The Small-Scale LNG Facility in Rotterdam

LNG (liquefied natural gas) is expected to become a competitive alternative for conventional fossil fuels for seagoing vessels, in particular for vessels sailing in emission control areas, like the North Sea and Baltic where strict environmental regulations regarding sulphur oxides (SOx) and nitrogen oxides (NOx) are applied, since LNG is the cleanest fossil fuel with the smallest carbon foot print. Also, for barges LNG could be an interesting alternative, since the emission regulations for barges are even stricter than for seagoing vessels. Hence there is also a need for LNG facilities capable of distributing relatively small quantities of LNG. For that reason Gate terminal together with the Port of Rotterdam Authority decided to construct a small scale LNG loading facility, adjacent to the existing gate LNG import terminal. LNG carriers are treated as “regular ships” carrying dangerous cargo in the Port of Rotterdam and the paper briefly describes the Rotterdam standards regarding LNG transport. For this project a new port basin is created (the Yukonhaven) with a new quay wall. The quay wall can be used by one seagoing LNG tanker up to 180 m and smaller vessels as short as a barge of 50 m of length. According to the SIGTTO (the Society of International Gas Tanker and Terminal Operators) guidelines a dedicated LNG basin is developed instead of a jetty parallel to the channel with ongoing ship traffic. The basin lay-out has been studied using a full mission bridge simulator with the involvement of local pilots and tug masters. In addition, state-of-the-art mooring simulations were performed which included the effect of passing vessels in the channel. The new quay wall is the first of a new standard design for Rotterdam quay walls, but with some specific LNG adaptations. The combination of seagoing vessels and inland vessels on the same berth causes challenges, especially the demand by SIGTTO for energy absorbing fenders and the European ADN safety demands for escape routes for the inland barges (see references). ADN requires small stepping distances from barges to shore. For this project the PIANC (Permanent International Association of Navigation Congresses) “Guideline for the Design of Fenders Systems: 2002” is no longer followed on mooring angles and velocities, but results from a large international PIANC organized (MarCom Working Group 145) monitoring campaign are used to design smaller fenders meeting all requirements. In addition, finite element (FEM) calculations were performed to verify the hull strength of the moored vessels and to be able to neglect the allowable hull pressure stated in the PIANC 2002.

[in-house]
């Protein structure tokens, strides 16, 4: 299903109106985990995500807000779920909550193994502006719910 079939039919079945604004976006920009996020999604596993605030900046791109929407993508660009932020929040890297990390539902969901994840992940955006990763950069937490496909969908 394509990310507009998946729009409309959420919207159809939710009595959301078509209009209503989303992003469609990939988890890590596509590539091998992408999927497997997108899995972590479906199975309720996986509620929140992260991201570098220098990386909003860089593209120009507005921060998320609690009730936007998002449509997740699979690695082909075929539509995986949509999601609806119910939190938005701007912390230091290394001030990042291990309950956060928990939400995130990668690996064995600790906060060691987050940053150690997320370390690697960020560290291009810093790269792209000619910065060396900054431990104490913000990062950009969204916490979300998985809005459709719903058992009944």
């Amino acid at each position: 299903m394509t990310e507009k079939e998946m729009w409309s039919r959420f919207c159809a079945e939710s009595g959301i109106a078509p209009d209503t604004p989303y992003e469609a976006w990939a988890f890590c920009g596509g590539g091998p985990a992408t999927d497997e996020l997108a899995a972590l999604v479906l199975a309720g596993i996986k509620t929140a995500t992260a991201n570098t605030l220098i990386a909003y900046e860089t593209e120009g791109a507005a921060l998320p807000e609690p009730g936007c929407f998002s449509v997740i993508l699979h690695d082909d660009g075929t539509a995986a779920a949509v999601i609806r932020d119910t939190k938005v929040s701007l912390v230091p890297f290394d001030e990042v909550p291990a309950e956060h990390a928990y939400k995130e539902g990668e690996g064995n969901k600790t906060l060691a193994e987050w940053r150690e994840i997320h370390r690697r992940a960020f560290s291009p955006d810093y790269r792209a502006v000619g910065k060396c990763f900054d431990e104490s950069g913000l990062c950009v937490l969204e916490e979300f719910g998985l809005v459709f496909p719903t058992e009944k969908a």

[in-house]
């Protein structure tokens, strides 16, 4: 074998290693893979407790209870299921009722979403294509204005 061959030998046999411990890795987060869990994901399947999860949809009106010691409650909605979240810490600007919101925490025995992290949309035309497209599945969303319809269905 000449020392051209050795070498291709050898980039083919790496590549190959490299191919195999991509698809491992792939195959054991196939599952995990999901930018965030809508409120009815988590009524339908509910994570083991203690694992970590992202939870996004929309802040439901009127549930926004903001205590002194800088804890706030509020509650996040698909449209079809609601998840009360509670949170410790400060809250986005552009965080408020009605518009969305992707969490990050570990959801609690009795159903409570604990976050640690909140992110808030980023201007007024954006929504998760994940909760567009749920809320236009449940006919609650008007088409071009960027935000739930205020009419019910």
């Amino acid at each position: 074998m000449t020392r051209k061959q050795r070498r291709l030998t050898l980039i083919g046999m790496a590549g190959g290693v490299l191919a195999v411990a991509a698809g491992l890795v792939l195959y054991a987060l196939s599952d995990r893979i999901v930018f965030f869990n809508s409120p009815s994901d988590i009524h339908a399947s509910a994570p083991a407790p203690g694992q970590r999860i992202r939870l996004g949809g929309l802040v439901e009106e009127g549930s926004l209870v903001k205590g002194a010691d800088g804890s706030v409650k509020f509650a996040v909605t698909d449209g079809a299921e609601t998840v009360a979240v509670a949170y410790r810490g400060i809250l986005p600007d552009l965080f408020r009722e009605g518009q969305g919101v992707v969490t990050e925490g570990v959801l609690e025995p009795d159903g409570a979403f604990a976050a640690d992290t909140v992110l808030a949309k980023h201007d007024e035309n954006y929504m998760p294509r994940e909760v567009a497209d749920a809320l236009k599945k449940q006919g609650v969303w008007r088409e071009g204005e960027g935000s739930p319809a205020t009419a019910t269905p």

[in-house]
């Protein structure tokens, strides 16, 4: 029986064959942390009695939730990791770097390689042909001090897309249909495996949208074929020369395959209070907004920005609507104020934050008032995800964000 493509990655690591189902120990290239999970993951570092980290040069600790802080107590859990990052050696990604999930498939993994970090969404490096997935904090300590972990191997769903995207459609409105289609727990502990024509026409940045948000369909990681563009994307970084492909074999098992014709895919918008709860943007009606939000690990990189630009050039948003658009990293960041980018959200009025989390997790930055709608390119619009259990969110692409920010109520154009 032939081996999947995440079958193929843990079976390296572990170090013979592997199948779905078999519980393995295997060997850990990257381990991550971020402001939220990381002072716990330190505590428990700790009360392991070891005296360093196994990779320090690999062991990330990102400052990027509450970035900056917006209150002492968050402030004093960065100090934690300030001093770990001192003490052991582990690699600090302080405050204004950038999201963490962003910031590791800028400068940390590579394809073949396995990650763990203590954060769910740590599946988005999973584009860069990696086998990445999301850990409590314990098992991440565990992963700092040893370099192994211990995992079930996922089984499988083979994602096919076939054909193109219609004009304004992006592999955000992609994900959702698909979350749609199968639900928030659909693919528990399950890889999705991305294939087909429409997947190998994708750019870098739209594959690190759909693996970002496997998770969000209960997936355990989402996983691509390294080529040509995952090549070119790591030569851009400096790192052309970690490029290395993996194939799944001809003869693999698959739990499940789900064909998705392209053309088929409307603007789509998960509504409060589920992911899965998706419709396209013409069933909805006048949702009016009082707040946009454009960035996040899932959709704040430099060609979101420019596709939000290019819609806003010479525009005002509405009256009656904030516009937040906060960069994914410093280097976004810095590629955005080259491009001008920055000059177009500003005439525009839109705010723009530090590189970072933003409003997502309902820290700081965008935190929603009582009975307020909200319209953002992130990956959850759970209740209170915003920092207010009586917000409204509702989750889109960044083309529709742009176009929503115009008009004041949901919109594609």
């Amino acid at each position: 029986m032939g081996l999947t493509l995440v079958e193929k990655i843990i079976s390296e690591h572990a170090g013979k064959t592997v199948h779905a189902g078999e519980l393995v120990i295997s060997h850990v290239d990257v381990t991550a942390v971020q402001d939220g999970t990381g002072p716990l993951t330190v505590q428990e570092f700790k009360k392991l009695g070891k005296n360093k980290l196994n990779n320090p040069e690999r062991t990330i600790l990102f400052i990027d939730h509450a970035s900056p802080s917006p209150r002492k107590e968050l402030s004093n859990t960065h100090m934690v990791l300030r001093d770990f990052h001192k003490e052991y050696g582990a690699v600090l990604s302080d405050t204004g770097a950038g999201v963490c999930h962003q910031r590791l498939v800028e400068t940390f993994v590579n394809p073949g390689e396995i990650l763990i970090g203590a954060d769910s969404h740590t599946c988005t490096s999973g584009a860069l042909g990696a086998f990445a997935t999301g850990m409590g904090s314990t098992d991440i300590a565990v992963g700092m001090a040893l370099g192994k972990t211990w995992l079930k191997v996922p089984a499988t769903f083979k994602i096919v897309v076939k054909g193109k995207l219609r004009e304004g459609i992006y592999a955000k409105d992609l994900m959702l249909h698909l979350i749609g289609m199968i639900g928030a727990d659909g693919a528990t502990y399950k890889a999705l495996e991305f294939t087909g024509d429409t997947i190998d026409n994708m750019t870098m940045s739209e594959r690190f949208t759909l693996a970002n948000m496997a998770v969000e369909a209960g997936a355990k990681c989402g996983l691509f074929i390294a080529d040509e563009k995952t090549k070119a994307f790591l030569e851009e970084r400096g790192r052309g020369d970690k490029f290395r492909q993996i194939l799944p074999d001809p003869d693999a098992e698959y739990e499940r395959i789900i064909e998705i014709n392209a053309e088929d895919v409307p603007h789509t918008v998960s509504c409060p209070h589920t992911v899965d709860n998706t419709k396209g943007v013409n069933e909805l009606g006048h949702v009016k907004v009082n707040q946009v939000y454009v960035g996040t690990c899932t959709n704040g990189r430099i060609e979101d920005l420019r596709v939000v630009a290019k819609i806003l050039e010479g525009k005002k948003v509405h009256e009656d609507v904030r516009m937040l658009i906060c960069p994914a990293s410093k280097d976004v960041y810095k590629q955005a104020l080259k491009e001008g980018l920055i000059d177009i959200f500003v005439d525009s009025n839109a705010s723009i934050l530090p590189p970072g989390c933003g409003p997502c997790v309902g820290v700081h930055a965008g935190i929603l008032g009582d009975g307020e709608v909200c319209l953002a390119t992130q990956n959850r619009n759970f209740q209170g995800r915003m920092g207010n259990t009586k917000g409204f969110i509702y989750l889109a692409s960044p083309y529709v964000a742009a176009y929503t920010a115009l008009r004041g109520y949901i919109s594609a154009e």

• English

Media Info

  • Media Type: Web
  • Pagination: pp 193-202
  • Monograph Title: Ports 2016: Port Engineering

Subject/Index Terms

Filing Info

  • Accession Number: 01608722
  • Record Type: Publication
  • ISBN: 9780784479902
  • Files: TRIS, ASCE
  • Created Date: Jun 7 2016 3:01PM